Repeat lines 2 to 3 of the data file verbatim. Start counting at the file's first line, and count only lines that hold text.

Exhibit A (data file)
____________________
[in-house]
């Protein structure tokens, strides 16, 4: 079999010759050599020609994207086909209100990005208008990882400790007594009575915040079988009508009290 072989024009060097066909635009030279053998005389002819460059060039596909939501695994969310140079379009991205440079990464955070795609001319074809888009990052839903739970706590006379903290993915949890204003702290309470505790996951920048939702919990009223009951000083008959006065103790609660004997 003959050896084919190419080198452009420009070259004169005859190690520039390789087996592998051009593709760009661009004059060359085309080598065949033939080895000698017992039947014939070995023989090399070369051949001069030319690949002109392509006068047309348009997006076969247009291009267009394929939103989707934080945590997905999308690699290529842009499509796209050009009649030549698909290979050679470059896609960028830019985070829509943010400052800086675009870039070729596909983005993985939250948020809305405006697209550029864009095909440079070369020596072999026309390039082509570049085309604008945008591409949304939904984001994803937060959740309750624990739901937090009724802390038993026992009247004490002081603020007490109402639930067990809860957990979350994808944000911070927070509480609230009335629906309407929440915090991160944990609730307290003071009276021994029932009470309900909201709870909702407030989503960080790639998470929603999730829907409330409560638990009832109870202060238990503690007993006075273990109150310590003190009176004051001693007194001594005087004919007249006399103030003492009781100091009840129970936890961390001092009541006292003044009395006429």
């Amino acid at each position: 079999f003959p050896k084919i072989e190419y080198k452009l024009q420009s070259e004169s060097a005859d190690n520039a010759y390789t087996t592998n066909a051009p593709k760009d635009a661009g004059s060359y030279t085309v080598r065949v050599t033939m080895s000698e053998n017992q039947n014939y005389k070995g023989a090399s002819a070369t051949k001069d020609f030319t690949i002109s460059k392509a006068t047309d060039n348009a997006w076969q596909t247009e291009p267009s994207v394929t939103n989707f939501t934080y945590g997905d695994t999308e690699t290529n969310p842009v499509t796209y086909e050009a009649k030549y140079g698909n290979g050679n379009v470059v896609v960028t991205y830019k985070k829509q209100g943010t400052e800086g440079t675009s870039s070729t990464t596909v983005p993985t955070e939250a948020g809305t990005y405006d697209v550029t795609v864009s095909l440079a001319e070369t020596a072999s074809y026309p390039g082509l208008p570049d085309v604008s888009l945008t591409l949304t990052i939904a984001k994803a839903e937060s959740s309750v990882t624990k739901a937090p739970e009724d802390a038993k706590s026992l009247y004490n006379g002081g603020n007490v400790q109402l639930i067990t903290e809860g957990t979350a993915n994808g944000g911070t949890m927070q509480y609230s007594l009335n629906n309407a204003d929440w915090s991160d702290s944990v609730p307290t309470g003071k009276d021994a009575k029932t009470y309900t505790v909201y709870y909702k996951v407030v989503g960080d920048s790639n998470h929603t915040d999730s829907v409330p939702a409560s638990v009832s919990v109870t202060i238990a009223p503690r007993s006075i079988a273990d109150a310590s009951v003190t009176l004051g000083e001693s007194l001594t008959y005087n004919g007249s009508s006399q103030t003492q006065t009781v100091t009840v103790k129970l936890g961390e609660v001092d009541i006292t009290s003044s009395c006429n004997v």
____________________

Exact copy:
């Protein structure tokens, strides 16, 4: 079999010759050599020609994207086909209100990005208008990882400790007594009575915040079988009508009290 072989024009060097066909635009030279053998005389002819460059060039596909939501695994969310140079379009991205440079990464955070795609001319074809888009990052839903739970706590006379903290993915949890204003702290309470505790996951920048939702919990009223009951000083008959006065103790609660004997 003959050896084919190419080198452009420009070259004169005859190690520039390789087996592998051009593709760009661009004059060359085309080598065949033939080895000698017992039947014939070995023989090399070369051949001069030319690949002109392509006068047309348009997006076969247009291009267009394929939103989707934080945590997905999308690699290529842009499509796209050009009649030549698909290979050679470059896609960028830019985070829509943010400052800086675009870039070729596909983005993985939250948020809305405006697209550029864009095909440079070369020596072999026309390039082509570049085309604008945008591409949304939904984001994803937060959740309750624990739901937090009724802390038993026992009247004490002081603020007490109402639930067990809860957990979350994808944000911070927070509480609230009335629906309407929440915090991160944990609730307290003071009276021994029932009470309900909201709870909702407030989503960080790639998470929603999730829907409330409560638990009832109870202060238990503690007993006075273990109150310590003190009176004051001693007194001594005087004919007249006399103030003492009781100091009840129970936890961390001092009541006292003044009395006429």
């Amino acid at each position: 079999f003959p050896k084919i072989e190419y080198k452009l024009q420009s070259e004169s060097a005859d190690n520039a010759y390789t087996t592998n066909a051009p593709k760009d635009a661009g004059s060359y030279t085309v080598r065949v050599t033939m080895s000698e053998n017992q039947n014939y005389k070995g023989a090399s002819a070369t051949k001069d020609f030319t690949i002109s460059k392509a006068t047309d060039n348009a997006w076969q596909t247009e291009p267009s994207v394929t939103n989707f939501t934080y945590g997905d695994t999308e690699t290529n969310p842009v499509t796209y086909e050009a009649k030549y140079g698909n290979g050679n379009v470059v896609v960028t991205y830019k985070k829509q209100g943010t400052e800086g440079t675009s870039s070729t990464t596909v983005p993985t955070e939250a948020g809305t990005y405006d697209v550029t795609v864009s095909l440079a001319e070369t020596a072999s074809y026309p390039g082509l208008p570049d085309v604008s888009l945008t591409l949304t990052i939904a984001k994803a839903e937060s959740s309750v990882t624990k739901a937090p739970e009724d802390a038993k706590s026992l009247y004490n006379g002081g603020n007490v400790q109402l639930i067990t903290e809860g957990t979350a993915n994808g944000g911070t949890m927070q509480y609230s007594l009335n629906n309407a204003d929440w915090s991160d702290s944990v609730p307290t309470g003071k009276d021994a009575k029932t009470y309900t505790v909201y709870y909702k996951v407030v989503g960080d920048s790639n998470h929603t915040d999730s829907v409330p939702a409560s638990v009832s919990v109870t202060i238990a009223p503690r007993s006075i079988a273990d109150a310590s009951v003190t009176l004051g000083e001693s007194l001594t008959y005087n004919g007249s009508s006399q103030t003492q006065t009781v100091t009840v103790k129970l936890g961390e609660v001092d009541i006292t009290s003044s009395c006429n004997v």